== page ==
Expectations for New Urban Developments
The term “machizukuri,” which loosely translates as “urban development,” has entered widespread use in Japan over recent years. While lacking a precise definition, its meaning goes beyond the provision of urban spaces such as parks or buildings and is also often heard in the context of local government, businesses, and residents working together to build new communities, including factors such as culture, the economy, and the environment.
Many of the major cities in Japan have their origins as castle towns or as towns built around a temple, with various other towns arising of their own accord in the surrounding areas, such as staging post towns along land transportation routes, port towns that serve as hubs for water transportation, and country towns that earn their living through the manufacture of goods. As these towns developed, they also served to tie their respective regions together.
As residential areas then went on to expand into land developments on city outskirts against a background of population increase and rapid economic growth, the increasing geographical separation of living and working places weakened the sense of community and the power of self-governance by residents that had underpinned Japan's townships in the past. The subsequent bursting of the economic bubble and repeated natural disasters brought various urban challenges to a head and led to growing concern about what form towns and cities should take. With the rapidly aging population and low birth rate of recent times having been a factor in rural depopulation and the ongoing people flow to the cities, the need to find ways to keep communities working and to improve their vitality and value has become urgent.
Looking at the world as a whole, the concentration of populations in cities is accelerating. The 2014 Revision of World Urbanization Prospects published by the United Nations predicts that the global population will reach about 8.5 billion in 2030 due mainly to population increase in emerging nations, with approximately 5.1 billion (60%) of those people living in cities. The concentration of populations in cities brings problems such as traffic congestion, energy and water shortages, and the pollution of the environment, while also making it difficult to respond to major disasters.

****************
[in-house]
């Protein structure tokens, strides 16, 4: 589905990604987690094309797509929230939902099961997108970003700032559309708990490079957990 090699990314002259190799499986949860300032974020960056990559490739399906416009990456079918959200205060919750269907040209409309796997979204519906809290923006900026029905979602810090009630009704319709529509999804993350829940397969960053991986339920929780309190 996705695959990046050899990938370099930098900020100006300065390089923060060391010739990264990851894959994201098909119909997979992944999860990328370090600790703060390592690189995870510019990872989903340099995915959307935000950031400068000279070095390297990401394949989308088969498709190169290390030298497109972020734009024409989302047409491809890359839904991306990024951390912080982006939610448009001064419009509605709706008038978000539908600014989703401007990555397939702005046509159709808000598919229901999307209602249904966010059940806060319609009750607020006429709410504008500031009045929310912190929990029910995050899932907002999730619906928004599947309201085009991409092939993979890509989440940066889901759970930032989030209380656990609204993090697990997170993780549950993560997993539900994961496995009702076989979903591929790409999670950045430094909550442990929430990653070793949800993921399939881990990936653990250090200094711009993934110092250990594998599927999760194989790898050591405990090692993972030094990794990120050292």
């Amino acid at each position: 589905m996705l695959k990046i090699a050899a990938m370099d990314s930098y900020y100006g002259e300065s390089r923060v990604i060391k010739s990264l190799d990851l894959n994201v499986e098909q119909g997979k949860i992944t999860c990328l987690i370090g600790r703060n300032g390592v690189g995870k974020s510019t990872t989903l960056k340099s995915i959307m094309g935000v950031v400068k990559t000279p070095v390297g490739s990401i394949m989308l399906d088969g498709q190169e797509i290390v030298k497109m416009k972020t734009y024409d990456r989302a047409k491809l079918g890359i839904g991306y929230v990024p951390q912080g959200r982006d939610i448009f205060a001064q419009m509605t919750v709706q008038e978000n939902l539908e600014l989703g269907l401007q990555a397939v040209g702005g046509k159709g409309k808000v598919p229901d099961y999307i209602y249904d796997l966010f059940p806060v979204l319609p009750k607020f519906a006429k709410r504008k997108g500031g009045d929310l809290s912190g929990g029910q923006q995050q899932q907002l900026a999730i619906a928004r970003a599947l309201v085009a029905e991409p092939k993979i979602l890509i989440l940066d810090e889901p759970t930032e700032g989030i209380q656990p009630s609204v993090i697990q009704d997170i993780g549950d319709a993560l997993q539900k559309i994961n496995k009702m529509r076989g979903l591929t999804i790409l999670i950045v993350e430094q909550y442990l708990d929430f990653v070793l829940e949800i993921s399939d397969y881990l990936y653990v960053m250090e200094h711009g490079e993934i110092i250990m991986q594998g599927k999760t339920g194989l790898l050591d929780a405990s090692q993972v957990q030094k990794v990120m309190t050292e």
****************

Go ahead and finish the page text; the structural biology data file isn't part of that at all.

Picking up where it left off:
Rather than just functioning as living and working places, what will be required of the cities of the future are platforms that are also able to overcome the above challenges and improve the quality of daily life and business. Accordingly, what will be needed will be urban developments that incorporate the concepts of “machizukuri,” utilizing technologies and services that have been developed with consideration for improving the quality of life (QoL) of the people who live in these cities and for the value of the experiences they provide to the people who use these cities.
Encouragement for Digital Transformation of Cities
Society is currently experiencing a “digital transformation” in which business models and economic and social systems are being transformed by the use of Internet of Things (IoT) technology to link a variety of different devices to networks and the application of technologies such as big data analytics and artificial intelligence (AI) to the different types of data collected. Indicative of this is Society 5.0, an initiative of the Japanese government aimed at bringing about its future vision of a “super smart society,” with the emergence of services that, through the use of rapidly advancing digital technology, can be tailored more closely than ever before to the needs of individual users.
Having been quick to catch on to this trend, Hitachi has been operating its Social Innovation Business since 2010. This business aims to resolve the challenges facing its customers and other parts of society through the collaborative creation with customers of solutions that combine the latest information technology (IT) and products with the operational technology (OT) for control and operation that Hitachi has developed primarily through its social infrastructure systems business. It can also be described as a business that supports improvements to operating practices and the creation of value through digital transformation.